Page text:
I’ve spent many years now in personal growth work – attending workshops, leading workshops, striving to become the best version of myself and assisting others to do the same. Two necessary elements of the journey that I keep getting invited to embrace are truth and honesty. Just when I think I’ve reached a pleasant plateau of growth and maturity, I get invited to go deeper. Have you had this experience? Going deeper usually means facing something I’d rather not face. Once I turn toward it I’m always surprised by the gifts received – a new understanding, a new intimacy, an opportunity for reconciliation, a (sometimes painful) chance to keep growing up, a deeper realization of my own goodness and the goodness of the world.

This month we’re looking at the relationship between truth, honesty and maturity.

It seems even as children we have an aversion to the truth, or at least we learn some version of truth avoidance early on. As adults, we develop sophisticated ways of avoiding the truth – mostly the truths about ourselves, the defenses we’ve created, our addictions, the cost of some of our choices. Or perhaps it’s the truth about what we truly need or want. In any event, we become suspicious of owning our gold, or our shadow, or both.

At COR we value Truth as a courageous and unwavering preference for and trust in reality – including the deepest truth about ourselves and the human experience – even when it is challenging. Honesty is the expression of that truth. And truth and honesty are an essential part of our work and I’d go so far as to say that they are required for emotional and spiritual maturity. Sometimes it means owning our deepest emotions, or the effect our actions have had on others, or a past we endured through no fault of our own.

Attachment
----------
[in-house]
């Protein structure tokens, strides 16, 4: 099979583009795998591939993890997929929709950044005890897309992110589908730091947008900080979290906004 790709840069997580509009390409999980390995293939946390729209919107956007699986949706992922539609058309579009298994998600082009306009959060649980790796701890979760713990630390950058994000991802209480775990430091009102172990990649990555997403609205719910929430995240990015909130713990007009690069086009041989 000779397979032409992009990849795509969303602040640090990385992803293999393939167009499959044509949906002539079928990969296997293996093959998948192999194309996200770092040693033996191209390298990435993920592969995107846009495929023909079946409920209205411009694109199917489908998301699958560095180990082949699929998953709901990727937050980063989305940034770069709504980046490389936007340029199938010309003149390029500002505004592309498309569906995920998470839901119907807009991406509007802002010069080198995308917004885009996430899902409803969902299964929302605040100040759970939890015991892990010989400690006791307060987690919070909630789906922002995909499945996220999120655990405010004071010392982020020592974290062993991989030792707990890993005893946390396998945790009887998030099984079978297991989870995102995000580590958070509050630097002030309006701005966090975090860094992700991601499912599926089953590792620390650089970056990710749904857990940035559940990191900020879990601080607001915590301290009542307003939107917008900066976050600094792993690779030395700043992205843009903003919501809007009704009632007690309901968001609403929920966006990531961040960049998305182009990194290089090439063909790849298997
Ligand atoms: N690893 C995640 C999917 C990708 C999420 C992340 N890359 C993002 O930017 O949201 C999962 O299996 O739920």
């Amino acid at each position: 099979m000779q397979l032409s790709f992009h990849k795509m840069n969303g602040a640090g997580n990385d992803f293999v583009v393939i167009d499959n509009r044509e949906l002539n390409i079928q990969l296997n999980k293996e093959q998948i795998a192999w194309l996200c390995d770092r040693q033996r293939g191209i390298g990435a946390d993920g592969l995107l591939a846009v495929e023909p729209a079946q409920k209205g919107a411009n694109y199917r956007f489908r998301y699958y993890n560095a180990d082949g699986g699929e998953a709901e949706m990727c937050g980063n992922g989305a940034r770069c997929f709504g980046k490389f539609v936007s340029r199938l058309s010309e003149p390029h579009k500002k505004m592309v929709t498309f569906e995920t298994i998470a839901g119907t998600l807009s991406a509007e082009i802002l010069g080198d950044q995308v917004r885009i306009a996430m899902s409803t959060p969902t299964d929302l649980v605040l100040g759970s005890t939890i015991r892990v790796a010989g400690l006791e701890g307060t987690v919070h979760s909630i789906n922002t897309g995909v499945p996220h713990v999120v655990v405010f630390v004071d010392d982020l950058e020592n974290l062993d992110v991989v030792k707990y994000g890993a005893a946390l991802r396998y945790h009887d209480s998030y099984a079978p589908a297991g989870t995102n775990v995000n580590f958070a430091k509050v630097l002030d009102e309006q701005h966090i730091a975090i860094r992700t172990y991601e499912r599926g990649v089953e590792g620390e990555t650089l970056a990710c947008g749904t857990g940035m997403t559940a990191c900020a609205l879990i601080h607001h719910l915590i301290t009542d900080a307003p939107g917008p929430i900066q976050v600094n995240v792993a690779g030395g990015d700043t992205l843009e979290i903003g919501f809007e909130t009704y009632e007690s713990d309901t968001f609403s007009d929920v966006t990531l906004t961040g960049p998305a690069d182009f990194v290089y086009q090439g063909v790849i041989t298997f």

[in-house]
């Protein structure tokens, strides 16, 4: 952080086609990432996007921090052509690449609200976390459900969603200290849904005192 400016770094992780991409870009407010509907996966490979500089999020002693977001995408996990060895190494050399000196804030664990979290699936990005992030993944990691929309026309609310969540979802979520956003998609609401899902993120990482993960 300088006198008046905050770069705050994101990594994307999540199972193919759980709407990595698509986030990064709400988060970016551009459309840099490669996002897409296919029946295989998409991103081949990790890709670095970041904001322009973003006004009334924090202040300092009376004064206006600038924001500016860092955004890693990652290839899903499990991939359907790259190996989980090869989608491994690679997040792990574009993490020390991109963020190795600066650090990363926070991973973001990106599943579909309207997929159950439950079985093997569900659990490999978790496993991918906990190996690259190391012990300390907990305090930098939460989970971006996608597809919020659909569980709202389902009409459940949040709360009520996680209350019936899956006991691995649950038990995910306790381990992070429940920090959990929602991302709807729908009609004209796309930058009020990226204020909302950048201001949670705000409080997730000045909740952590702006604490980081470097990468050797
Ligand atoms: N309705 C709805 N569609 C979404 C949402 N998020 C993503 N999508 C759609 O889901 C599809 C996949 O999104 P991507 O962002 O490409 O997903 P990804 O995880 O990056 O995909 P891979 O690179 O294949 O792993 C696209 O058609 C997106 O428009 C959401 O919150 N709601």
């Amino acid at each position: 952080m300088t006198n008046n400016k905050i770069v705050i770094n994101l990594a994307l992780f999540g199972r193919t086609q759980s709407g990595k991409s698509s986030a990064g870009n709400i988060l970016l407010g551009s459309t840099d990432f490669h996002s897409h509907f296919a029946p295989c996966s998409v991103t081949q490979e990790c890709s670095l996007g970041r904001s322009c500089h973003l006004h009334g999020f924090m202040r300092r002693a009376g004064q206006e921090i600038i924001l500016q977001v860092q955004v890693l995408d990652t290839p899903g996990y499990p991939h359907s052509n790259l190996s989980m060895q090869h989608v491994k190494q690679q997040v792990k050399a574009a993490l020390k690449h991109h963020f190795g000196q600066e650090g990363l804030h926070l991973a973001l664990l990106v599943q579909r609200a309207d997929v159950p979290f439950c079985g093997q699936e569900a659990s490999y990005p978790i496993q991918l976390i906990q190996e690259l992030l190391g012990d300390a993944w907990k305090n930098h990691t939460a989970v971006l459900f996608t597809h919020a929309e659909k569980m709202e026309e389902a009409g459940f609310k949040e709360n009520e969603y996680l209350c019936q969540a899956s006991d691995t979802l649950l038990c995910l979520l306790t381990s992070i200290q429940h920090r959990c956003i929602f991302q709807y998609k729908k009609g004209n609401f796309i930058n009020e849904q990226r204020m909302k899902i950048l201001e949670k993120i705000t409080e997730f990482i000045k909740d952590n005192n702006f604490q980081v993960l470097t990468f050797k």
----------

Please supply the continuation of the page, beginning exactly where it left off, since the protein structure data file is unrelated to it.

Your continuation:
In order to courageously look at the truth about ourselves and our lives, we need to trust that the truth is worth seeing, and is preferable to fantasy, which is where we often live. Our minds conjure all kinds of stories, explanations, judgments and repressions that seem to keep us safe. But, they don’t keep us safe. We have to learn that owning reality – the truth of our past, our emotions, our desires, our actions – and sometimes expressing that truth in a self-responsible way – is actually empowering.

Let me propose two principals that we can use as guideposts as we explore this theme during April. Consider what truths you might want to turn toward with compassionate curiosity in order to find new freedom and life.  As you explore, remember:

1.  The truth is actually much more empowering than fantasy or denial
2.  You are essentially good. Yes, YOU. This is extremely important to realize since often we secretly suspect that what’s hiding in the shadows is actually proof of our special worthlessness. Nope. You are good, and only with this realization can you courageously and honestly own the truth of yourself and your life.

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All the best,